email this page    print    RSS

Field news

Support our work by making a tax-deductible donation to charity today.

Where we are working

More from Haiti

ABC News: Tasmanian doctor helping victims of sexual violence

Tasmanian doctor Lisa Searle was just 15 herself when she decided she wanted to work for a humanitarian medical aid organisation.

“Every single case we saw was complicated, and touching and difficult and emotional”

Dr Lisa Searle from Tasmania has recently returned from Haiti where she was setting up a new sexual violence clinic in Port-Au-Prince.more

More on Natural Disaster

Pakistan Earthquake response: after initial influxes of injured, Médecins Sans Frontières assessing further needs

An earthquake variously recorded at between 7.6 and 8.1 on the Richter scale rocked parts of northeastern Afghanistan and northwestern Pakistan on the afternoon of 26 October. Médecins Sans Frontières medical projects in north...more

Myanmar flood victims vulnerable to Dengue Fever

Two weeks after severe flooding affected an estimated one million people across Myanmar, Médecins Sans Frontières is expanding its support to the government’s response in both Rakhine State and Sagaing Region. This will both help...more


Subscribe to me on YouTube

Haiti: Second quake hits the capital

Haiti / 21.01.2010

Patient with two broken legs receives medical treatment from Médecins Sans Frontières field workers in Carrefour. © Julie Remy

Port au Prince, 21 January: Médecins Sans Frontières teams have been working through the long queues of patients waiting for treatment and surgery, even as Port-au-Prince was shaken again by a very substantial aftershock this morning.

In Choscal hospital, where two operating theatres have been working round the clock for days to deal with the seriously injured, the patients were so alarmed by the tremors that they once again had to be taken out of the building and put into tents in the grounds outside. The operating theatres have continued to work with four surgical teams rotating through the day.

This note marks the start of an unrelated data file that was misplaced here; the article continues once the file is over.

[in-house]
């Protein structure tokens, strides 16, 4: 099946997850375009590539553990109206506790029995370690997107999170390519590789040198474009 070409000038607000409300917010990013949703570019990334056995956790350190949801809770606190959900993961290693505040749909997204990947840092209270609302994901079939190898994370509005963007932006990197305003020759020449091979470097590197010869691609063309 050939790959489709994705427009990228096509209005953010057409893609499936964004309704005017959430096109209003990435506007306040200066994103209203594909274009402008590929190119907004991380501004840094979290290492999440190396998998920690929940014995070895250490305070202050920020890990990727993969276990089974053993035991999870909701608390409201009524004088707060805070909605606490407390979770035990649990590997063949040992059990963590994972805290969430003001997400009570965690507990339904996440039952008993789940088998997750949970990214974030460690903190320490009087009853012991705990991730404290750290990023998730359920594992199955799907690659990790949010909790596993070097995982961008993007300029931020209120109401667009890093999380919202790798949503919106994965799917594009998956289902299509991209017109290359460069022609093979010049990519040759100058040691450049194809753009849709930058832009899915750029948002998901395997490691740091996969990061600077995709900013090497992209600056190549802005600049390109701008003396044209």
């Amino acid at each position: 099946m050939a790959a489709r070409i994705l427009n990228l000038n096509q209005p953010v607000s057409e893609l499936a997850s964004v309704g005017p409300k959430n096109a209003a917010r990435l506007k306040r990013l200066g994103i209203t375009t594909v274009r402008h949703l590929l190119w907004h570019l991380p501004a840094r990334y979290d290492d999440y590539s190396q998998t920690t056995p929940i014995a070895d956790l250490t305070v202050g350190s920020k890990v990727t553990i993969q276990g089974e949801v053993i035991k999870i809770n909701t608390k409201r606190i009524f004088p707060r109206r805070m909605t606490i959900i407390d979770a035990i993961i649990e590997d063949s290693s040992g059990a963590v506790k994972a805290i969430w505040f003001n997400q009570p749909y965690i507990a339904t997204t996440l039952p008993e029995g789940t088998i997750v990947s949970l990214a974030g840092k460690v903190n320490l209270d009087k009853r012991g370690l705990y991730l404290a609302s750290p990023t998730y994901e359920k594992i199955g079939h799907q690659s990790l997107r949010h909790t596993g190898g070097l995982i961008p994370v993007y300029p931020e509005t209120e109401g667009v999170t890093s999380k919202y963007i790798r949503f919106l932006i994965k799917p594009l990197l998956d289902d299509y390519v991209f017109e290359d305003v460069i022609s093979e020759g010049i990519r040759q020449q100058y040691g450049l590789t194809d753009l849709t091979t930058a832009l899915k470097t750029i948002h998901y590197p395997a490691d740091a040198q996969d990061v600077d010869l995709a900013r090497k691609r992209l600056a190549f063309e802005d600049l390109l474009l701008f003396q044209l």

In Carrefour hospital, the team has started psychological support for the patients who have had limbs amputated and their families. A different form of intensive post-operative care is underway as physiotherapy work with burns patients has started in another hospital, while the dialysis treatment of crush victims continues in the big General Hospital. Six patients have now been treated with dialysis and the team is using a detection test to identify other patients with crush injuries who are in need of this intensive care.

Every functional operating theatre is used night and day, while logisticians are racing to set up new ones or rehabilitate damaged ones. Médecins Sans Frontières surgical teams have been carrying out an average of 130 operations per day for the last few days and this is increasing as new surgical teams start work. There are now 10 operating theatres, 7 in Port-au-Prince hospitals (Choscal, Trinité, Carrefour and Chancerelle hospitals) and 3 in towns in the west of the capital (Leogane and Jacmel). In addition, minor surgical procedures like cleaning and removing dead tissue from wounds are taking place in small operating theatres in Trinité and Pacot hospitals.

Capacity will further increase in the near future, as additional operating theatres are being prepared in Port-au-Prince and in the west of the island (Leogane and Grand-Goave). The inflatable hospital with two operating theatres and 100 beds is emerging on a field in Port-au-Prince. The construction team expects to have it working on Friday morning.


Location Map - Haiti -

Powered by 29travels

Thanks to the generous support of donors, Médecins Sans Frontières provides emergency, independent, medical humanitarian action to people living in extreme circumstances.

more info

We are always looking for competent people who are willing to live and work within an international team, share their skills and dedicate their time to support our...

more info